Merriam Lake to Mono Creek
(17 miles, +3,900/-6,300 feet).
Today was amazing but also disappointing. I made such good time yesterday that I thought I could bust out 20 miles today, even though a lot of it was supposed to be intense cross country. Well that was obviously not in the cards. I came up short and camped down by Mono Creek instead of up by Laurel Lake.
I spent most of the day in the Bear Lake basin, an extremely remote, rugged, and beautiful part of the Sierra that is only accessible to those willing to walk a long way off trail. And after that I went off-off trail, exploring my own alternative to the High Route. I’m sure that’s what slowed me down. But as it turns out, slow was good. It gave me more time to enjoy one of the best days of hiking I have ever experienced.
The day started early. I love waking and packing at first light, and a nearly-full moon helped me even more to get a jump on the day.
In no time I made my way from Merriam Lake up to Salle Lake.
I was a little nervous about Feather Pass because it is supposed to be harder than the passes I did yesterday. But the south side was definitely a solid class 2.
The way down Feather Pass on the north side was definitely steeper, but I never found myself in a situation where I felt exposure.
Although this area is remote, some parts of the route through it are so obvious that a clear use trail has formed.
Right below Bear Paw Lake I ran into another hiker who was headed up to climb Feather Peak. I told him that Bear Paw Lake might be the most beautiful lake I had ever seen. He smiled and said “Just wait!”
The route up to White Bear Pass was extremely easy. It’s basically right at the lake.
The route down the pass was more challenging, though. I traversed to the right as recommended but I didn’t stay high enough and I ended up in a very steep section where I needed to do some class 3 downclimbing and bushwhacking through willows. And when I was done with that I had to boulder for a bit. I saw some other hikers coming up who were doing it the right way, staying to the north in smaller talus fields and then traversing up the less steep part.
But it was fine. I never felt scared, just focused. And then I was back to some more beautiful lakes.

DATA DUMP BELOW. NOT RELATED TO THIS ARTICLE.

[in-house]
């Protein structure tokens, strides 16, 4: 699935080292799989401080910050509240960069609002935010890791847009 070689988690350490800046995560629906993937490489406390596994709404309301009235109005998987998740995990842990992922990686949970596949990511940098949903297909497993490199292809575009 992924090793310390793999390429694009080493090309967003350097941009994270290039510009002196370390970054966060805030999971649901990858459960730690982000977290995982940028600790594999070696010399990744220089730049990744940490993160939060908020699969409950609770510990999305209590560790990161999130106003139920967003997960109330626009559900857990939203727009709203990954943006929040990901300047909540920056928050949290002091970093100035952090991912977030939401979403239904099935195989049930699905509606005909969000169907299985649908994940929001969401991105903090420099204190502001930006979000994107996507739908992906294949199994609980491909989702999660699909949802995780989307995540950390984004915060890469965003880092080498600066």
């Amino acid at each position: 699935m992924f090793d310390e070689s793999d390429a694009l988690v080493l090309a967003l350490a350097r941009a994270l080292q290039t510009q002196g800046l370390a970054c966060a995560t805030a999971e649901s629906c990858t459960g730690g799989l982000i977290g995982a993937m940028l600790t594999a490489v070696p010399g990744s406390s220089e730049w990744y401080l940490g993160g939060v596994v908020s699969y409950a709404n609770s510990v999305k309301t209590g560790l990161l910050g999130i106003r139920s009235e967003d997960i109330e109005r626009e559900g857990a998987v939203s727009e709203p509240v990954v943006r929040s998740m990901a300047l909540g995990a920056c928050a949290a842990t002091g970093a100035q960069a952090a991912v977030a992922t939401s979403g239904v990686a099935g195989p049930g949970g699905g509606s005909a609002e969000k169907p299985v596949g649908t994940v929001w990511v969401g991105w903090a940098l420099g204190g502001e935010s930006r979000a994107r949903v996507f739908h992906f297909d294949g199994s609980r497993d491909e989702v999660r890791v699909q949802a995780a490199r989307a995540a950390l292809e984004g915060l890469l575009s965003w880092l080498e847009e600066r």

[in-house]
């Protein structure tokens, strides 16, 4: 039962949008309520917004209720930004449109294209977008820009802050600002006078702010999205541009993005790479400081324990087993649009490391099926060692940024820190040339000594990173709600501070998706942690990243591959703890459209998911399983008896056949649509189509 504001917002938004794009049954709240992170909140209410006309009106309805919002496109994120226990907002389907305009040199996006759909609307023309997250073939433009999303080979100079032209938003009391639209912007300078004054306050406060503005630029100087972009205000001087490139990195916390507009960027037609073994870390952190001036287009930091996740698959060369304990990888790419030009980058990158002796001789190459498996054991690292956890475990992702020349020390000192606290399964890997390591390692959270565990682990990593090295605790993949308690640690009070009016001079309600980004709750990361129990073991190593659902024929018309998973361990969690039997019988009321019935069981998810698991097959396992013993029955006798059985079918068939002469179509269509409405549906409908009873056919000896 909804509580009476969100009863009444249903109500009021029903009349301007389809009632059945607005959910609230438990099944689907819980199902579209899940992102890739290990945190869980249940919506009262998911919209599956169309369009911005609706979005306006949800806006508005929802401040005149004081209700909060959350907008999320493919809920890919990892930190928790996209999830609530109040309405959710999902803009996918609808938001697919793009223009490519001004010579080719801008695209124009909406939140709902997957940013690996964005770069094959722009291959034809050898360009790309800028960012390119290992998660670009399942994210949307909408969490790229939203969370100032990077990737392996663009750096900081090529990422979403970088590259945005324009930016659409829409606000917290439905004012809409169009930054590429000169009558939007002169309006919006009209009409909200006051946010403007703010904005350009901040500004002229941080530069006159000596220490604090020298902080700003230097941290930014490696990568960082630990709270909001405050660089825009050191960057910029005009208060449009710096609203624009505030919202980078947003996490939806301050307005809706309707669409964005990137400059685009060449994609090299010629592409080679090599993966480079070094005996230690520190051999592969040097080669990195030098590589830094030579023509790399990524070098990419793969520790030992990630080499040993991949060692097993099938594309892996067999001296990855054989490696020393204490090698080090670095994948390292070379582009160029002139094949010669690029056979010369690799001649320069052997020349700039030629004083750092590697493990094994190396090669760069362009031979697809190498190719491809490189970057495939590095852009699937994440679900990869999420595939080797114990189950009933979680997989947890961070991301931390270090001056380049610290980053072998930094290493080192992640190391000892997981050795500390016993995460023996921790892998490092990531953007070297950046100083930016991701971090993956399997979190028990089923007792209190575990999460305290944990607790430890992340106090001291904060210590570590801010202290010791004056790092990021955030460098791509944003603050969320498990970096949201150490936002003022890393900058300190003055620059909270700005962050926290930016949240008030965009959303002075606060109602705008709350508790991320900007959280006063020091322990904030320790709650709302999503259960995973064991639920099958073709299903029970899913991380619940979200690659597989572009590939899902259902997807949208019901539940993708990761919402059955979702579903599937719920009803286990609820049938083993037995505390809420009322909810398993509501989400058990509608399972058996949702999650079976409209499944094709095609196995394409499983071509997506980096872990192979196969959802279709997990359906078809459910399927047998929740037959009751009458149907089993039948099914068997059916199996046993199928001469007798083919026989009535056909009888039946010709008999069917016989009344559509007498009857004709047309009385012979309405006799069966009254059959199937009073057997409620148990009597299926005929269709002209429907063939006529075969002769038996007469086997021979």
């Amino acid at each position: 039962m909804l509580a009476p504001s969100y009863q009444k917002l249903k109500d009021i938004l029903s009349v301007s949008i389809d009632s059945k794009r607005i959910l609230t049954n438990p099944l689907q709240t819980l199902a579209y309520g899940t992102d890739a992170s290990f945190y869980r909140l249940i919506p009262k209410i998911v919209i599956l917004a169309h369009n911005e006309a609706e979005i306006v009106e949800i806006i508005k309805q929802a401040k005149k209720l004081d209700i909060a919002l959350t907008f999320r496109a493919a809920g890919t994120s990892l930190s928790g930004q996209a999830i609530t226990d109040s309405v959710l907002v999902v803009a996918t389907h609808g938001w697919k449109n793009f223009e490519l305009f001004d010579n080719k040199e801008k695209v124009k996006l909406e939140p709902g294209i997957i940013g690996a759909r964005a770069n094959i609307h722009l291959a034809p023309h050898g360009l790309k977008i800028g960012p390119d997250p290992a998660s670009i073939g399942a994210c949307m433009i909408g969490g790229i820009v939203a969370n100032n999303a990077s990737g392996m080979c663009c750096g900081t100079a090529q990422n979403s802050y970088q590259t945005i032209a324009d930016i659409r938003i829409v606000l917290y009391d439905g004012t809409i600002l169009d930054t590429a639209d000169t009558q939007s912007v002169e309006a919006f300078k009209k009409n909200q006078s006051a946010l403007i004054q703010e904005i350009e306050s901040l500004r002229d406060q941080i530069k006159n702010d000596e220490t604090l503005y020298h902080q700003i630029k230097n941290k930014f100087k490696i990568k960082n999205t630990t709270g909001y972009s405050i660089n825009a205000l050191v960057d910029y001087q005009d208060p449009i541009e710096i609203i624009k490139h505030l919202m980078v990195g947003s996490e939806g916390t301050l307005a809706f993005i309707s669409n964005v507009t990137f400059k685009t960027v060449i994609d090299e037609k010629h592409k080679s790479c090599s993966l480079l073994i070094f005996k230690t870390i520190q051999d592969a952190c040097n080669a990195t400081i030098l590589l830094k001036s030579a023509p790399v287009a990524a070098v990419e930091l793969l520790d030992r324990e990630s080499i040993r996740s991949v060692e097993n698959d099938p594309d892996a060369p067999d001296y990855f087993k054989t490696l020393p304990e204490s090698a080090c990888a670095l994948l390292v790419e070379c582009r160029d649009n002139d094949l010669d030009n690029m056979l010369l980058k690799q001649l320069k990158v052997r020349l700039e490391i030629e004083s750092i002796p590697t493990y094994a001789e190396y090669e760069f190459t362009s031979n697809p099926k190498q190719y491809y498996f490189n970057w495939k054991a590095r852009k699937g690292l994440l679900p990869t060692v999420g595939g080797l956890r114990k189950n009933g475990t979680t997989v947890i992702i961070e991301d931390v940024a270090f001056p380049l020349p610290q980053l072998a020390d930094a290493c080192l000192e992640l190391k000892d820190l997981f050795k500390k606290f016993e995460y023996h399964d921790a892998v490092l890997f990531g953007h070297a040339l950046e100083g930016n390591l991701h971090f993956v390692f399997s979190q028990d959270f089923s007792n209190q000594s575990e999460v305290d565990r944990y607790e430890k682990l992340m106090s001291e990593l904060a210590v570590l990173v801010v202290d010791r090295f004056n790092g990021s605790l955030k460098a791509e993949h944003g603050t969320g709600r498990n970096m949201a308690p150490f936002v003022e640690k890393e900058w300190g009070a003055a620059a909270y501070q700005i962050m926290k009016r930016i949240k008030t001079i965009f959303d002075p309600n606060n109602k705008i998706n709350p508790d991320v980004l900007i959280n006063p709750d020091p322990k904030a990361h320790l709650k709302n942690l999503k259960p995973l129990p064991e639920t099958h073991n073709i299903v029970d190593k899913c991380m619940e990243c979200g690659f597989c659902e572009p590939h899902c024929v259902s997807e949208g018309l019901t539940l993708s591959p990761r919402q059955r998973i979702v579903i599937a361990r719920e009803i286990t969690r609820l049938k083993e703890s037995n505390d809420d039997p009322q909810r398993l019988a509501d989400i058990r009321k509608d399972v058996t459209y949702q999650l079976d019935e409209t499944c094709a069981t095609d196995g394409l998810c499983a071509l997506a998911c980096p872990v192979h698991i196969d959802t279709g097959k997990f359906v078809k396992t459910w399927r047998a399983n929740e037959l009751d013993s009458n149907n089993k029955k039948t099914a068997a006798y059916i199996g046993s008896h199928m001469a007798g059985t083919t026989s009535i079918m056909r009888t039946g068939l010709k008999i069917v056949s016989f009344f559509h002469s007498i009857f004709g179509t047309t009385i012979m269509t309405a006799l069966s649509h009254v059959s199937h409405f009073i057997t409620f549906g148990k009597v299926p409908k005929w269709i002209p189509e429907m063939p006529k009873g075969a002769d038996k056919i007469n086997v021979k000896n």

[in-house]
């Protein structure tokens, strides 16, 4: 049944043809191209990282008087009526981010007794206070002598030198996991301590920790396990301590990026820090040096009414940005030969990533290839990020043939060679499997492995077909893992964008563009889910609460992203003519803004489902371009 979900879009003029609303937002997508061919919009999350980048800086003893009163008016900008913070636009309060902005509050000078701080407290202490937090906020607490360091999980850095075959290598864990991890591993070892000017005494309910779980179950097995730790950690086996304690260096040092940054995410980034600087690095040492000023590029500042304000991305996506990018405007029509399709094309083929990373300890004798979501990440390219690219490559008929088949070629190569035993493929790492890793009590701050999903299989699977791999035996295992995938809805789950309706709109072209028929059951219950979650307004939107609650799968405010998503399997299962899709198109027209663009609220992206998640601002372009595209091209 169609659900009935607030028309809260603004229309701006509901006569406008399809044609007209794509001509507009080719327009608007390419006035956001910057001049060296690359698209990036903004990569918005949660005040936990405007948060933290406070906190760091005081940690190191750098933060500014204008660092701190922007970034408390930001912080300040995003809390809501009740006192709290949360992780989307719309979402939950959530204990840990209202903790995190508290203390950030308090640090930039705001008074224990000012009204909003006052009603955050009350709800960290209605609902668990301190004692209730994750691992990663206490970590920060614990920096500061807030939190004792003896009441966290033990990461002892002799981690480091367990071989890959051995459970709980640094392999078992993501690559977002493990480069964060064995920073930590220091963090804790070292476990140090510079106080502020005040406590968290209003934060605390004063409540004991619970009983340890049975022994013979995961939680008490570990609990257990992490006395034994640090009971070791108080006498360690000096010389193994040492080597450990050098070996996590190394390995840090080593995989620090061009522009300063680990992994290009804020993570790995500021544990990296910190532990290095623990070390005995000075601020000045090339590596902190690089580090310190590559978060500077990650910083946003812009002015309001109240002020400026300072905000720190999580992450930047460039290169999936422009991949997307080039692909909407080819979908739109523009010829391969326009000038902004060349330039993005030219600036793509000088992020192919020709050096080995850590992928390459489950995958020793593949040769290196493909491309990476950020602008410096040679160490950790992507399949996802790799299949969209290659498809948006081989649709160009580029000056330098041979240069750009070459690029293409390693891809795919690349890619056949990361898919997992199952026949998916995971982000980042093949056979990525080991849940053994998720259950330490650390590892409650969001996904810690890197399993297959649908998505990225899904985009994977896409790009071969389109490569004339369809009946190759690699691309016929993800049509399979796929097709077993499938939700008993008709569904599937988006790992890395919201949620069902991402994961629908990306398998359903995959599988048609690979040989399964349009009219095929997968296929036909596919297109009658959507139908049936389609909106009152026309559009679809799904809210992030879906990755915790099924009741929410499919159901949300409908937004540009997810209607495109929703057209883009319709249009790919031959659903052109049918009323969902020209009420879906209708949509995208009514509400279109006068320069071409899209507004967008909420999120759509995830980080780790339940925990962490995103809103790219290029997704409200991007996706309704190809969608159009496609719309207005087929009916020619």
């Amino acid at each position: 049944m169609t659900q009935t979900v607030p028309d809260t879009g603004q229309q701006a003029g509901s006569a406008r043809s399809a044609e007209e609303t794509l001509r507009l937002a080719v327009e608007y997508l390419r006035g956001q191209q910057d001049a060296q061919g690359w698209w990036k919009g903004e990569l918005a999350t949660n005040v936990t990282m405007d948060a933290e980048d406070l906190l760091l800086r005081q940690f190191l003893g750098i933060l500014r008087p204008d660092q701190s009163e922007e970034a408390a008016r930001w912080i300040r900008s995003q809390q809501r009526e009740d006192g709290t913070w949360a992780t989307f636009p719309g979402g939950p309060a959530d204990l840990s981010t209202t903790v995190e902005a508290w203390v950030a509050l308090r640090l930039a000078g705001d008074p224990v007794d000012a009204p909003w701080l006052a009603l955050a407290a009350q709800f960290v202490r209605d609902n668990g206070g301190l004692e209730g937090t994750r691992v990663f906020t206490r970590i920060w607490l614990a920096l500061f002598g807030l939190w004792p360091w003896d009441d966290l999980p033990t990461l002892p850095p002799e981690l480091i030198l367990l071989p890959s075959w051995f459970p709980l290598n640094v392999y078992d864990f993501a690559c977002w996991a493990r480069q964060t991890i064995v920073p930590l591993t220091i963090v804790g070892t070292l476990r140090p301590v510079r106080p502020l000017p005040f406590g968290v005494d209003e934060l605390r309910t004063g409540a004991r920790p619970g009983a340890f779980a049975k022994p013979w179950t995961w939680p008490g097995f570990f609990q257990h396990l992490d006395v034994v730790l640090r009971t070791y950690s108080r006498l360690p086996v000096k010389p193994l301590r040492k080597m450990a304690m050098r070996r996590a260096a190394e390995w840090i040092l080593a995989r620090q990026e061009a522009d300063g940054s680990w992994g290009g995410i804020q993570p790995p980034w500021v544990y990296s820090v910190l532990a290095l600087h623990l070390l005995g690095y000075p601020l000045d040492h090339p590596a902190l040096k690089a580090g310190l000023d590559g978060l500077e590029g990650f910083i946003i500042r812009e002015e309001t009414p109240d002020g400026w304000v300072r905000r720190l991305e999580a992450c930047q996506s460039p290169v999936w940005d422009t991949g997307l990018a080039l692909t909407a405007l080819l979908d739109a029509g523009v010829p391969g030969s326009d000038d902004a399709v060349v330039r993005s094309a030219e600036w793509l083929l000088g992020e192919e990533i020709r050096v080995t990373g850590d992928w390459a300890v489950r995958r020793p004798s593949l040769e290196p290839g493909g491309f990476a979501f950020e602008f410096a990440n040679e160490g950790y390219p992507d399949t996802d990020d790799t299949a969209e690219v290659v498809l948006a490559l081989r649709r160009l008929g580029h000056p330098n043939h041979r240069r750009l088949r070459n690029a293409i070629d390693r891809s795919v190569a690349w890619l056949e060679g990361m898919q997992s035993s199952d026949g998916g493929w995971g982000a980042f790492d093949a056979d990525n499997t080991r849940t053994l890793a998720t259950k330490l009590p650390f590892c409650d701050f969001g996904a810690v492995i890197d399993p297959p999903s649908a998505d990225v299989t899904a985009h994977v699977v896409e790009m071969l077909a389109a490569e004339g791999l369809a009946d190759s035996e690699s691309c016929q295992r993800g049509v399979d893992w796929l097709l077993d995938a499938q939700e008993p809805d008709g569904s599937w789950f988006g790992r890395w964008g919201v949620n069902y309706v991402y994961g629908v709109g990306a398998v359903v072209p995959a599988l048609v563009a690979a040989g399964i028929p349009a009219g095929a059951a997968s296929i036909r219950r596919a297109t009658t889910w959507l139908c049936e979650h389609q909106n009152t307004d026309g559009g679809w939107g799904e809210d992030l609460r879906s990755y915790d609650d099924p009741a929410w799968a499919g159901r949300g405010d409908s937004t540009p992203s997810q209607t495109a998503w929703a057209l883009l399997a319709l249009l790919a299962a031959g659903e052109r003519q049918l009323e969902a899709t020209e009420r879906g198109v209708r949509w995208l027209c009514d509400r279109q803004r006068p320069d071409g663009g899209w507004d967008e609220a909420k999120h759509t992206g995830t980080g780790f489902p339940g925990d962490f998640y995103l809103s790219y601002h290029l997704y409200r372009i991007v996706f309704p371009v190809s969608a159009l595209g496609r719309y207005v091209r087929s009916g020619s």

And then it was done. No more Bear Lake Basin! But I will definitely be back. I could spend a few days exploring just the lakes I saw, let alone the ones I didn’t!
At the turn to head to Lake Italy I met a hiker who has been coming to the Sierra every year for 30 years! He broke his leg on the High Sierra Trail two years ago, but he recovered and then went back to the spot where he fell so he could give it the bird!
And now he was doing the High Route once again. He gave me lots of beta on the parts coming up for me, and I told him about my mistake on White Bear Pass. I also told him I was headed for Laurel Lake and he shook his head, saying (correctly) that I should probably aim for Mono Creek instead. It was a useful exchange!
I got to be on a trail for a little while up to and around Lake Italy. But it didn’t last long.
Most people who do the High Route follow the trail to Toe Lake and then head up easy granite slabs to Gabbot Pass. But on the USGS maps I saw a seam that ran from the northwest part of Lake Italy straight towards the pass. So I decided to try that instead.
First I headed up a drainage to a tarn above the lake at about 11720+
From there I slowly traversed up gentle meadows to the seam.
I followed the seam to the top where I could see Gabbot Pass below.
The alternate route was fun, but not as efficient as the standard route. I think the terrain was just a bit rougher, and I had to climb about 100 feet higher than the pass.
Once I got to the pass I was hoping to do some glissading on the way down since the hiker I met told me there were many snow fields. But they weren’t steep enough! 😦
Nonetheless, the snow fields were very useful because they allowed me to avoid a lot of climbing on the boulders below them!
There was a beautiful glacial tarn at 11760+ where the descent started to get a lot easier.
And then right after that I got my first view of the Mills Creek lake basin.
The route down from the lakes was wonderful! Easy granite slabs helped me descend quickly.
But then it got steeper and bushier and the trail just disappeared! I spent the next hour going back and forth between a steep cliff and a stream rushing over slabs too steep and too slippery to descend. I spent A LOT of time in the bushes. And then I found the trail again. It was way too obvious once I found it. I had clearly missed it and cost myself a ton of effort in the rough terrain. But once again I never felt in danger — it was just annoying.
Once on trail I made good time down to Mono Creek, but it was already 6pm and I was totally spent. I was not going to make it back above tree line. Time to camp and call it a night!